How do we grieve the death of a river? — Spotted Horse Press by Winona LaDuke

How do we grieve the death of a river? Written by Winona LaDuke   “Our people blocked the road. When the troops arrive, we will face them .”– Ailton Krenak, Krenaki People, Brazil  This eighteen months saw three of the largest mine tailings pond disasters in history.  Although they have occurred far from northern Minnesota’s pristine waters, we may want to take heed as we look at a dozen or more mining projects, on top of what is already there, abandoned or otherwise. These stories, like many, do not make headlines. They are in remote communities, far from the media and the din of our cars, cans and lifestyle.  Aside from public policy questions, mining safety and economic liability concerns, there is an underlying moral issue we face here:the death of a river. As I interviewed Ailton Krenak, this became apparent. The people in southeastern Brazilian call the river Waatuh or Grandfather. “We sing to the river, we baptize the children in this river, we eat from this river, the river is our life,”  That’s what Ailton Krenak, winner of the  Onassis International Prize, and a leader of the Indigenous and forest movement in Brazil, told me as I sat with him and he told me of the mine waste disaster. I wanted to cry. How do you express condolences for a river, for a life, to a man to whom the river is the center of the life of his people? That is a question we must ask ourselves. November 2015’s Brazilian collapse of two dams at a mine on the Rio Doco River sent a toxic sludge over villages, and changed the geography of a world.  The dam collapse cut off drinking water for a quarter of a million people and saturated waterways downstream with dense orange sediment. As the LA Times would report, “Nine people were killed, 19 … listed as missing and 500 people were displaced from their homes when the dams burst.” The sheer volume of water and mining sludge disgorged by the dams across nearly three hundred miles is staggering: the equivalent of 25,000 Olympic swimming pools or the volume carried by about 187 oil tankers. The Brazilians compare the damage to the BP oil disaster, and the water has moved into the ocean – right into the nesting area for endangered sea turtles, and a delicate ecosystem. The mine, owned by Australian based BHP Billiton, the largest mining company in the world, (and the one which just sold a 60-year-old coal strip mine to the Navajo Nation in 2013) is projecting some clean up. Renowned Brazilian documentary photographer Sebastiao Salgado, whose foundation has been active in efforts to protect the Doce River, toured the area and submitted a $27 billion clean-up proposal to the government.  “ Everything died. Now the river is a sterile canal filled with mud,” Salgado told reporters. When the mining company wanted to come back, Ailton Krenak told me,  “we blocked the road.” They didn’t get the memo. – Read more at: http://americanindiansandfriends.com/news/how-do-we-grieve-the-death-of-a-river-written-by-winona-laduke#sthash.oVTqm8uZ.dpuf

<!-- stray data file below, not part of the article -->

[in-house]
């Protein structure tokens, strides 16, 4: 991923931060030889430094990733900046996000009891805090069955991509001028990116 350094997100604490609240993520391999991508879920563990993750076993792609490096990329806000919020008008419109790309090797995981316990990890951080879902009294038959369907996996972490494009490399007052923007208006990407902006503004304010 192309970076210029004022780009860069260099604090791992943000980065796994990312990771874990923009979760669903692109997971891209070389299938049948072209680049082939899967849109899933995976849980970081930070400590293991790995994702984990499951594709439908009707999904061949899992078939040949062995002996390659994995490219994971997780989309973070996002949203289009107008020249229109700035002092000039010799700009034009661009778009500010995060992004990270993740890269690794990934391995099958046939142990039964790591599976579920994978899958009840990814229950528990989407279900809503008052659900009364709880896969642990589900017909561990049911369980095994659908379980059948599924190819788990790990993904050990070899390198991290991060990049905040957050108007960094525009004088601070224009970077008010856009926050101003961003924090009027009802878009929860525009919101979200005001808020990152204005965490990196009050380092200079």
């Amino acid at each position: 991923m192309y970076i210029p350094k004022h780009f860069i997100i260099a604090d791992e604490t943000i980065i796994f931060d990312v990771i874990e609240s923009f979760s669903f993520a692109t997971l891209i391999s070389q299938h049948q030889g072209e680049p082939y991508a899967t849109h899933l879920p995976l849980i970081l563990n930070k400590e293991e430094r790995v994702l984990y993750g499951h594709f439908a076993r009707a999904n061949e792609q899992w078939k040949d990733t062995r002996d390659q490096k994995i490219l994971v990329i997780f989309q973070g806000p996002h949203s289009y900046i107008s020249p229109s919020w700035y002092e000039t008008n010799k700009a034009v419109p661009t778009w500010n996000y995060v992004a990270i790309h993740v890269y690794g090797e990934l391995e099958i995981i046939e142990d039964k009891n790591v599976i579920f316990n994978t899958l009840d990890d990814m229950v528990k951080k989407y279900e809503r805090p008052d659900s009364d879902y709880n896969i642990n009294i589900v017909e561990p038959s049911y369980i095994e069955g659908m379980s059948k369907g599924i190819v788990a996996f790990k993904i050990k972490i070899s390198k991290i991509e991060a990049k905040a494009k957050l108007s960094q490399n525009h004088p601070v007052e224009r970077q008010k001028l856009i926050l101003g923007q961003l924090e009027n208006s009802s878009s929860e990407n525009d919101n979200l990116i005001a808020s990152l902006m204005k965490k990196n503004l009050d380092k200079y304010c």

Source: How do we grieve the death of a river? — Spotted Horse Press by Winona LaDuke

Why The Paris COP21 Agreement Could Make Disaster Inevitable